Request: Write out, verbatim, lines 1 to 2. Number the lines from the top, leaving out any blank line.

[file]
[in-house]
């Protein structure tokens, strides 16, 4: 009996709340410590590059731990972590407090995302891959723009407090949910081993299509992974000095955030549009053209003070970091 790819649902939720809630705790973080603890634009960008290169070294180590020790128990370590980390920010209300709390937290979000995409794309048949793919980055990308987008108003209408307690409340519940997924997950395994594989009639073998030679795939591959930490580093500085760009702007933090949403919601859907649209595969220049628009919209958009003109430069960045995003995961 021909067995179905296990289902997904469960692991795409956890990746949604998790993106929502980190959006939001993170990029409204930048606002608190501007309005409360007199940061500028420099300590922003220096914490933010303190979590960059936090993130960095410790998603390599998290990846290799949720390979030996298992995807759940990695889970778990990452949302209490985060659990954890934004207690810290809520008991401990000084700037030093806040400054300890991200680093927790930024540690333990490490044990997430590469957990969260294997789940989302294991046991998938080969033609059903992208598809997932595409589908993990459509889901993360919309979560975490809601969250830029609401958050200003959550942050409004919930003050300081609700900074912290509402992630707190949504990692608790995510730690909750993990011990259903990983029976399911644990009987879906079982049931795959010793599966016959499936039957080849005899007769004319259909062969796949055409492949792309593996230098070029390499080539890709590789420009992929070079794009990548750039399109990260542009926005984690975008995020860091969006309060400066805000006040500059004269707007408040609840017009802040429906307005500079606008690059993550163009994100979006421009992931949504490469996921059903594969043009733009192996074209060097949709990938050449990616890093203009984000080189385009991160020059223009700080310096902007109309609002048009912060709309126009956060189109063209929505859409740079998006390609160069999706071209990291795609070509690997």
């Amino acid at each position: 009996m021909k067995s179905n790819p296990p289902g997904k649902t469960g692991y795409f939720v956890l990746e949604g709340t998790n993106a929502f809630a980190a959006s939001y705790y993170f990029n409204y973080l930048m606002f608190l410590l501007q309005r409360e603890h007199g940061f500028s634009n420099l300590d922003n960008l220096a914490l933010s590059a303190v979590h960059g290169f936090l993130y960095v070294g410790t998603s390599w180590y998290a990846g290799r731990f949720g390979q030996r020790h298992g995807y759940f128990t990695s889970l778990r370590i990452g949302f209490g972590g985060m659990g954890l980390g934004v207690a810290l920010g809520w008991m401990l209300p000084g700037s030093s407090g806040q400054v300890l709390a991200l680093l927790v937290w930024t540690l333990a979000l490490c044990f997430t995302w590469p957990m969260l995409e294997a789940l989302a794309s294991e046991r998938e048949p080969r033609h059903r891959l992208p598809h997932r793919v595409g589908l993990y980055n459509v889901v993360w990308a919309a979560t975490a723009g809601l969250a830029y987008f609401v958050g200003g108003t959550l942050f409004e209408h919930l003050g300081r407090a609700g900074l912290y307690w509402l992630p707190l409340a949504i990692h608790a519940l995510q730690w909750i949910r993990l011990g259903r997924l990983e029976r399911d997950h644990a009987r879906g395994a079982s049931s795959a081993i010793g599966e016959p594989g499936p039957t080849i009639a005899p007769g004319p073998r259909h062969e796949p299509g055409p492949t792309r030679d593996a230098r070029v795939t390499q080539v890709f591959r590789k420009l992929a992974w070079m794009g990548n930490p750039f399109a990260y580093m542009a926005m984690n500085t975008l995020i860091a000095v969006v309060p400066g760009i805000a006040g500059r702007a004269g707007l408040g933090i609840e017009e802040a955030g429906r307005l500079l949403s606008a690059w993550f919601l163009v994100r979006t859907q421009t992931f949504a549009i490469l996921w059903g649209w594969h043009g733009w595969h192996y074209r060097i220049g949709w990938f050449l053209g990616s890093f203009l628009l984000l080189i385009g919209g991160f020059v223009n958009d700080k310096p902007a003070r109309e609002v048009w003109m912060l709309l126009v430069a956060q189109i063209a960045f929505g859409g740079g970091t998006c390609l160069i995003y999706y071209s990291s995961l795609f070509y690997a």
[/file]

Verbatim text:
[in-house]
């Protein structure tokens, strides 16, 4: 009996709340410590590059731990972590407090995302891959723009407090949910081993299509992974000095955030549009053209003070970091 790819649902939720809630705790973080603890634009960008290169070294180590020790128990370590980390920010209300709390937290979000995409794309048949793919980055990308987008108003209408307690409340519940997924997950395994594989009639073998030679795939591959930490580093500085760009702007933090949403919601859907649209595969220049628009919209958009003109430069960045995003995961 021909067995179905296990289902997904469960692991795409956890990746949604998790993106929502980190959006939001993170990029409204930048606002608190501007309005409360007199940061500028420099300590922003220096914490933010303190979590960059936090993130960095410790998603390599998290990846290799949720390979030996298992995807759940990695889970778990990452949302209490985060659990954890934004207690810290809520008991401990000084700037030093806040400054300890991200680093927790930024540690333990490490044990997430590469957990969260294997789940989302294991046991998938080969033609059903992208598809997932595409589908993990459509889901993360919309979560975490809601969250830029609401958050200003959550942050409004919930003050300081609700900074912290509402992630707190949504990692608790995510730690909750993990011990259903990983029976399911644990009987879906079982049931795959010793599966016959499936039957080849005899007769004319259909062969796949055409492949792309593996230098070029390499080539890709590789420009992929070079794009990548750039399109990260542009926005984690975008995020860091969006309060400066805000006040500059004269707007408040609840017009802040429906307005500079606008690059993550163009994100979006421009992931949504490469996921059903594969043009733009192996074209060097949709990938050449990616890093203009984000080189385009991160020059223009700080310096902007109309609002048009912060709309126009956060189109063209929505859409740079998006390609160069999706071209990291795609070509690997």